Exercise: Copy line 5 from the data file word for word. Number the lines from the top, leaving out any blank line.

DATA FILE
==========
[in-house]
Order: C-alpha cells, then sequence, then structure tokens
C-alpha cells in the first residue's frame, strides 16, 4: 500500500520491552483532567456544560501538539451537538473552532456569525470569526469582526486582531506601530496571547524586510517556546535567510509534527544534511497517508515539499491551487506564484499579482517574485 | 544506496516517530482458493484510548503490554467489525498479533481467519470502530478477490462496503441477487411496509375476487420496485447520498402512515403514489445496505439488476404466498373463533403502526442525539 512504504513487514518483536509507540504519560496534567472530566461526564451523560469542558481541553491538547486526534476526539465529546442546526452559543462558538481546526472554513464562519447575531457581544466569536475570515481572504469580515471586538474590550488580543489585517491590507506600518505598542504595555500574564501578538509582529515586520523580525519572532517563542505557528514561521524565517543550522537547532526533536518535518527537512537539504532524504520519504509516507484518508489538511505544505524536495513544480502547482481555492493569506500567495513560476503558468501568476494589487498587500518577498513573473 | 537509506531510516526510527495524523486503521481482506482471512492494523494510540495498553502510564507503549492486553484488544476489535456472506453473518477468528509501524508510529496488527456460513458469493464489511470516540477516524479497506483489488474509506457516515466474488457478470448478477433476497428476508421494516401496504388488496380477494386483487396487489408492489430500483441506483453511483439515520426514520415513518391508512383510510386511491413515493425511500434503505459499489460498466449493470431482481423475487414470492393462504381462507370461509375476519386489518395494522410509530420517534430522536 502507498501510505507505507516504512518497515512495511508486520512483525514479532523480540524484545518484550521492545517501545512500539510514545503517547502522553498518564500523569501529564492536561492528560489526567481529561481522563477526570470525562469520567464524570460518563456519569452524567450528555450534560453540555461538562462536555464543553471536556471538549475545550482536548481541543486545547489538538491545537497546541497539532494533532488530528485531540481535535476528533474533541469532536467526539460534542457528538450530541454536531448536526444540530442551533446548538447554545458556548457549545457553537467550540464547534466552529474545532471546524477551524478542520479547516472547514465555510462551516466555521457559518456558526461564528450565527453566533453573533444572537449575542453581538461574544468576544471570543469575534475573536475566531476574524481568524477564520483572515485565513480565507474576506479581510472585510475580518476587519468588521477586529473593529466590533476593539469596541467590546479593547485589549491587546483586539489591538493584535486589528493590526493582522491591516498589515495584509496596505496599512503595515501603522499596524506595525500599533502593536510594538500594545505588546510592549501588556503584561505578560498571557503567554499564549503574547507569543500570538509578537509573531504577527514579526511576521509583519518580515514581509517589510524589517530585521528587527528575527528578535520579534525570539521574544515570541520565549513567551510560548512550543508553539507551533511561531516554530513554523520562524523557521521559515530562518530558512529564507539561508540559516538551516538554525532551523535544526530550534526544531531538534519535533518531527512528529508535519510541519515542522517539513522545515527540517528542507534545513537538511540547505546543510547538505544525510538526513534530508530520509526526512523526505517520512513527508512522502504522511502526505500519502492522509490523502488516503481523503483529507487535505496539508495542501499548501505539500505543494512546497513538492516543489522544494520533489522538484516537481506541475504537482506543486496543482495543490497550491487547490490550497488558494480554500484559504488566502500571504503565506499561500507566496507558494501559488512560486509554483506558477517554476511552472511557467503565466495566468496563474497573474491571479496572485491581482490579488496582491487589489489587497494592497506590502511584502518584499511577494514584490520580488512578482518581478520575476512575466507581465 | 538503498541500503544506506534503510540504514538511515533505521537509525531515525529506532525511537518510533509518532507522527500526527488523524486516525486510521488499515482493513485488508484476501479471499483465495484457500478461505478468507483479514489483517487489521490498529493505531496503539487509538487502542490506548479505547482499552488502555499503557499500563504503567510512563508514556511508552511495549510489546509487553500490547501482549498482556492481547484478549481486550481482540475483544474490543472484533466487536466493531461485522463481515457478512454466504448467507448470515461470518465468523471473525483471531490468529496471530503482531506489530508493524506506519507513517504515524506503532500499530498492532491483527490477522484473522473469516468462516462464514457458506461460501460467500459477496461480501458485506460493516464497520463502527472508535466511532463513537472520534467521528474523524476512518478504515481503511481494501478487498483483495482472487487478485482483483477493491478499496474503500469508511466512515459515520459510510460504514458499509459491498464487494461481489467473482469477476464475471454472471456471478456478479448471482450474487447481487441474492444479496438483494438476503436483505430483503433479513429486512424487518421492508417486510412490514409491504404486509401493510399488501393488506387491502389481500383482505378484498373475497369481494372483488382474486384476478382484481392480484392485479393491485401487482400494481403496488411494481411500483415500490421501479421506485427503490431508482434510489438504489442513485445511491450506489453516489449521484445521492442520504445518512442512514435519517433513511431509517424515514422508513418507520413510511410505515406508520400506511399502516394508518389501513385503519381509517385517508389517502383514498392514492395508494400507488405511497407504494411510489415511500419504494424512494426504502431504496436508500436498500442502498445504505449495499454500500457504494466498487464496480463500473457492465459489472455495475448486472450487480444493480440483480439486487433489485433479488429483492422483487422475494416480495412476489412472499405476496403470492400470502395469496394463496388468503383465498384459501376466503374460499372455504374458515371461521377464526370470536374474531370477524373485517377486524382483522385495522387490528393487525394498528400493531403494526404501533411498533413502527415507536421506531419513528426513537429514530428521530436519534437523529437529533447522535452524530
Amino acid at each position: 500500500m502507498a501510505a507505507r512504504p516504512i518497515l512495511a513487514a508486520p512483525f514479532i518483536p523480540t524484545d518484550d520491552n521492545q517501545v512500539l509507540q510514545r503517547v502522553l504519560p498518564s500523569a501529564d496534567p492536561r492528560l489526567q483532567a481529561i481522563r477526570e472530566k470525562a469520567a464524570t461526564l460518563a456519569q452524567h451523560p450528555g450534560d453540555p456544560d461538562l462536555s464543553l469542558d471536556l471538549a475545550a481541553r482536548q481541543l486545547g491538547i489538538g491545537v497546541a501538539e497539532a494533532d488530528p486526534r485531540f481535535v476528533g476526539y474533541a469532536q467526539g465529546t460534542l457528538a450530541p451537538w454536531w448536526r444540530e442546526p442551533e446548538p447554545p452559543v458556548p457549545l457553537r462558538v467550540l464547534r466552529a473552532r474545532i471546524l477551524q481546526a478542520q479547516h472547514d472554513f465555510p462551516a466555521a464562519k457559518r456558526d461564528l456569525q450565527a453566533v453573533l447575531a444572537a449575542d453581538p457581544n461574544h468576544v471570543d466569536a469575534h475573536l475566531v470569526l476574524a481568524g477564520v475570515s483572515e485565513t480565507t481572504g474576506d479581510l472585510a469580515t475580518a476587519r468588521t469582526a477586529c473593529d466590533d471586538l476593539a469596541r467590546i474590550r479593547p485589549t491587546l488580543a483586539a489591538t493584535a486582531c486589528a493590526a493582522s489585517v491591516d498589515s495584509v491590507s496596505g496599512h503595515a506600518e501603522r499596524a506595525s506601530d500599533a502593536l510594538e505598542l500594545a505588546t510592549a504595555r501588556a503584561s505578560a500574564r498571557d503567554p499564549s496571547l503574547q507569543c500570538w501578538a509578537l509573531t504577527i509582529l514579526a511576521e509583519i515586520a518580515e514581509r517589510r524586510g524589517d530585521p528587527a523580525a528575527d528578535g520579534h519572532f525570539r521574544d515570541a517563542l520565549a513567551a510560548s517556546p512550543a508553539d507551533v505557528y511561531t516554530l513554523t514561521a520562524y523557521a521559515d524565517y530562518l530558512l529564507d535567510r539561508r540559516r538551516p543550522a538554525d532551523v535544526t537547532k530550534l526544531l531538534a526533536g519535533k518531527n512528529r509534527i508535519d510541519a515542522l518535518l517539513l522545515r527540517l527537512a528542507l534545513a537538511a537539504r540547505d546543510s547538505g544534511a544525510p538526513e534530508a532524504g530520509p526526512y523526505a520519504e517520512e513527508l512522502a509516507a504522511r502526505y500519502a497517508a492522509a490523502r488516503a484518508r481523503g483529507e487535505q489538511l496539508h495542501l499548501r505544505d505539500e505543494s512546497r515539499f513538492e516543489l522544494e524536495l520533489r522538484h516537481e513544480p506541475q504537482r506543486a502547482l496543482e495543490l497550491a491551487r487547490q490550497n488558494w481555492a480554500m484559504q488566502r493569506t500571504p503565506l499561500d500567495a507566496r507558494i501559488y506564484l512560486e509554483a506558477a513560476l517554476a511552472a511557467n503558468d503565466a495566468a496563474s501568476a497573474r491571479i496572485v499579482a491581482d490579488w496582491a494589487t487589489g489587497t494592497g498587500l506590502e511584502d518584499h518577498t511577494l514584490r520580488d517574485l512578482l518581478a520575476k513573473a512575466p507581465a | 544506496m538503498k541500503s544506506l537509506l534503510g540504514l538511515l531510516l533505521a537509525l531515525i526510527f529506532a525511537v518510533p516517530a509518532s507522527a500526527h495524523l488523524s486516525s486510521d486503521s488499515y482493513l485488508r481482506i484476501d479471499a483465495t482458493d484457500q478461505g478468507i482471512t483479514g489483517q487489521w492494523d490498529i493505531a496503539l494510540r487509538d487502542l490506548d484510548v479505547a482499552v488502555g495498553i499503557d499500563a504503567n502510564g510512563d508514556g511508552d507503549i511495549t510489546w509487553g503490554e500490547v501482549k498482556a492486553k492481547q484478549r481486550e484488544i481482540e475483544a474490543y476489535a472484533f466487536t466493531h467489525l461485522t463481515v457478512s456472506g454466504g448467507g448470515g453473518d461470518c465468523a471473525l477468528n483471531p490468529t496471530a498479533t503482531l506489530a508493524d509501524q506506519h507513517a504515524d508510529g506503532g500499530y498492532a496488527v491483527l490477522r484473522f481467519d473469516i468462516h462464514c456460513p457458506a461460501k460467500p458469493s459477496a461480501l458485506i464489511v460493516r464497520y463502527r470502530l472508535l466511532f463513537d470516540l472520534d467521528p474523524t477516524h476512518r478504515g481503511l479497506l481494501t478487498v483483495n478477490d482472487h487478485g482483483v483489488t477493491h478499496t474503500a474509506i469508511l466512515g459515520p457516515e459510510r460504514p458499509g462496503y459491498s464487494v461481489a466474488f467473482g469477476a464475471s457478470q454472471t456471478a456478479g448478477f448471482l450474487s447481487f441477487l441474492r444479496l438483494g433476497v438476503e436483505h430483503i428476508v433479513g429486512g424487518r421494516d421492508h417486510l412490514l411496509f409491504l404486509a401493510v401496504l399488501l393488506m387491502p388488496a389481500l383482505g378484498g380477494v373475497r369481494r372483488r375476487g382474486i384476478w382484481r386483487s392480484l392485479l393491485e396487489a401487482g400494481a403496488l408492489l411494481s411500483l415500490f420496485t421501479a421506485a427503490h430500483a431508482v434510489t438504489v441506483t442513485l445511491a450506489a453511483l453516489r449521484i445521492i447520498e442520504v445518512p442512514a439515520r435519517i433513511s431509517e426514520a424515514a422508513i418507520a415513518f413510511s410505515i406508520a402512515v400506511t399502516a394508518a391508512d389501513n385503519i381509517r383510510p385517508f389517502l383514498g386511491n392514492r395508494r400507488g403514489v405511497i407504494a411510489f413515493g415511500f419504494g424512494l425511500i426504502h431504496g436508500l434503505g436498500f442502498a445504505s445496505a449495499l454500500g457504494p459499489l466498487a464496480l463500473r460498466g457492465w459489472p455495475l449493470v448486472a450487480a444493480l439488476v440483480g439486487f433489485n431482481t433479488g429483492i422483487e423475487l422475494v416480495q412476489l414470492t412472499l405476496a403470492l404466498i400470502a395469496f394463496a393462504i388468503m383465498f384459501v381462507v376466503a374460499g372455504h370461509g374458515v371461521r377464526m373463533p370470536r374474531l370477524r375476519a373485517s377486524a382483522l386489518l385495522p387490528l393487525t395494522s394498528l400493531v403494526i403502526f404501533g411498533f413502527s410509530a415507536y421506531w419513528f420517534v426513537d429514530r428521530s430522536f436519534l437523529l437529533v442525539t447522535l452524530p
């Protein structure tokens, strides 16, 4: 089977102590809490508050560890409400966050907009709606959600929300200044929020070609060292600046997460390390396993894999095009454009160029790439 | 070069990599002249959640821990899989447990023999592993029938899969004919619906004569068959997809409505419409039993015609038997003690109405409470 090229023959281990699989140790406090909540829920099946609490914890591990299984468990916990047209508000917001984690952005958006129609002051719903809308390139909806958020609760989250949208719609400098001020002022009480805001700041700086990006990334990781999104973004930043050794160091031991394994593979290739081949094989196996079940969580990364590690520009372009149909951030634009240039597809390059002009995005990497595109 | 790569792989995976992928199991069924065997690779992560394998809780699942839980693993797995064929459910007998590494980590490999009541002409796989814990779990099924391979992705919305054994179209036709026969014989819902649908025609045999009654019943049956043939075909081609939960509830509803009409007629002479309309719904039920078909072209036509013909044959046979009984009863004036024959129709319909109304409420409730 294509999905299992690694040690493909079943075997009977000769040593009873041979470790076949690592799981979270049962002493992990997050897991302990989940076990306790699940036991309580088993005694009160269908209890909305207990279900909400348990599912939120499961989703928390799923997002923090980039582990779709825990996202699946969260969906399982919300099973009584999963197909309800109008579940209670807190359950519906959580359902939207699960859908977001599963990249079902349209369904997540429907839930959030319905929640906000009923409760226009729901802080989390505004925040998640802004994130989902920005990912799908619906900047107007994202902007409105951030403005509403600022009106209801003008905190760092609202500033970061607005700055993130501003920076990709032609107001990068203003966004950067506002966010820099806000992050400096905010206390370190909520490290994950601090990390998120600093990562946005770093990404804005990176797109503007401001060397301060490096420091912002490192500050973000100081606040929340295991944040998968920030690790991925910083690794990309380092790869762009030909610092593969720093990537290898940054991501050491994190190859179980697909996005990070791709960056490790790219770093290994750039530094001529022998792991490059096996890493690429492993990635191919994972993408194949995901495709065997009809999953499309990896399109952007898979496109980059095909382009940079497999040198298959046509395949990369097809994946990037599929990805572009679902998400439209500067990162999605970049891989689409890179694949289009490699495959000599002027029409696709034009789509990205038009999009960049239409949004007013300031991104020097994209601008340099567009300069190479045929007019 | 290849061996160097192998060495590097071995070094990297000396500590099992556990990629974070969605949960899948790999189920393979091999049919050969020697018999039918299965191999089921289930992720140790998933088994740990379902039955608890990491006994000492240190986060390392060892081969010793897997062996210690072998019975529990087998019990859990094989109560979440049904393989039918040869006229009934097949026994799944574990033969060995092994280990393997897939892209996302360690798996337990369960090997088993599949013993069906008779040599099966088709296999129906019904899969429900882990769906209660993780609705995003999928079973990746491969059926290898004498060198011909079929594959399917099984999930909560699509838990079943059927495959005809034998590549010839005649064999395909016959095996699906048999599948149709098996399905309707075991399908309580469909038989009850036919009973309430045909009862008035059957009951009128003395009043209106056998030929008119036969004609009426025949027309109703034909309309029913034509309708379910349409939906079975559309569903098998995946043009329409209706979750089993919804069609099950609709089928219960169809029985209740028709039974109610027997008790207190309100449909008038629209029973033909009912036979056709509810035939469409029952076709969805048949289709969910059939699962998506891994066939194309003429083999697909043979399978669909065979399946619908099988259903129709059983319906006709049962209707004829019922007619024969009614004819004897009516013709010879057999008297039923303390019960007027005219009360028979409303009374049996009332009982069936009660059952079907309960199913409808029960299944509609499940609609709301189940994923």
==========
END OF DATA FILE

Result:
């Protein structure tokens, strides 16, 4: 089977102590809490508050560890409400966050907009709606959600929300200044929020070609060292600046997460390390396993894999095009454009160029790439 | 070069990599002249959640821990899989447990023999592993029938899969004919619906004569068959997809409505419409039993015609038997003690109405409470 090229023959281990699989140790406090909540829920099946609490914890591990299984468990916990047209508000917001984690952005958006129609002051719903809308390139909806958020609760989250949208719609400098001020002022009480805001700041700086990006990334990781999104973004930043050794160091031991394994593979290739081949094989196996079940969580990364590690520009372009149909951030634009240039597809390059002009995005990497595109 | 790569792989995976992928199991069924065997690779992560394998809780699942839980693993797995064929459910007998590494980590490999009541002409796989814990779990099924391979992705919305054994179209036709026969014989819902649908025609045999009654019943049956043939075909081609939960509830509803009409007629002479309309719904039920078909072209036509013909044959046979009984009863004036024959129709319909109304409420409730 294509999905299992690694040690493909079943075997009977000769040593009873041979470790076949690592799981979270049962002493992990997050897991302990989940076990306790699940036991309580088993005694009160269908209890909305207990279900909400348990599912939120499961989703928390799923997002923090980039582990779709825990996202699946969260969906399982919300099973009584999963197909309800109008579940209670807190359950519906959580359902939207699960859908977001599963990249079902349209369904997540429907839930959030319905929640906000009923409760226009729901802080989390505004925040998640802004994130989902920005990912799908619906900047107007994202902007409105951030403005509403600022009106209801003008905190760092609202500033970061607005700055993130501003920076990709032609107001990068203003966004950067506002966010820099806000992050400096905010206390370190909520490290994950601090990390998120600093990562946005770093990404804005990176797109503007401001060397301060490096420091912002490192500050973000100081606040929340295991944040998968920030690790991925910083690794990309380092790869762009030909610092593969720093990537290898940054991501050491994190190859179980697909996005990070791709960056490790790219770093290994750039530094001529022998792991490059096996890493690429492993990635191919994972993408194949995901495709065997009809999953499309990896399109952007898979496109980059095909382009940079497999040198298959046509395949990369097809994946990037599929990805572009679902998400439209500067990162999605970049891989689409890179694949289009490699495959000599002027029409696709034009789509990205038009999009960049239409949004007013300031991104020097994209601008340099567009300069190479045929007019 | 290849061996160097192998060495590097071995070094990297000396500590099992556990990629974070969605949960899948790999189920393979091999049919050969020697018999039918299965191999089921289930992720140790998933088994740990379902039955608890990491006994000492240190986060390392060892081969010793897997062996210690072998019975529990087998019990859990094989109560979440049904393989039918040869006229009934097949026994799944574990033969060995092994280990393997897939892209996302360690798996337990369960090997088993599949013993069906008779040599099966088709296999129906019904899969429900882990769906209660993780609705995003999928079973990746491969059926290898004498060198011909079929594959399917099984999930909560699509838990079943059927495959005809034998590549010839005649064999395909016959095996699906048999599948149709098996399905309707075991399908309580469909038989009850036919009973309430045909009862008035059957009951009128003395009043209106056998030929008119036969004609009426025949027309109703034909309309029913034509309708379910349409939906079975559309569903098998995946043009329409209706979750089993919804069609099950609709089928219960169809029985209740028709039974109610027997008790207190309100449909008038629209029973033909009912036979056709509810035939469409029952076709969805048949289709969910059939699962998506891994066939194309003429083999697909043979399978669909065979399946619908099988259903129709059983319906006709049962209707004829019922007619024969009614004819004897009516013709010879057999008297039923303390019960007027005219009360028979409303009374049996009332009982069936009660059952079907309960199913409808029960299944509609499940609609709301189940994923």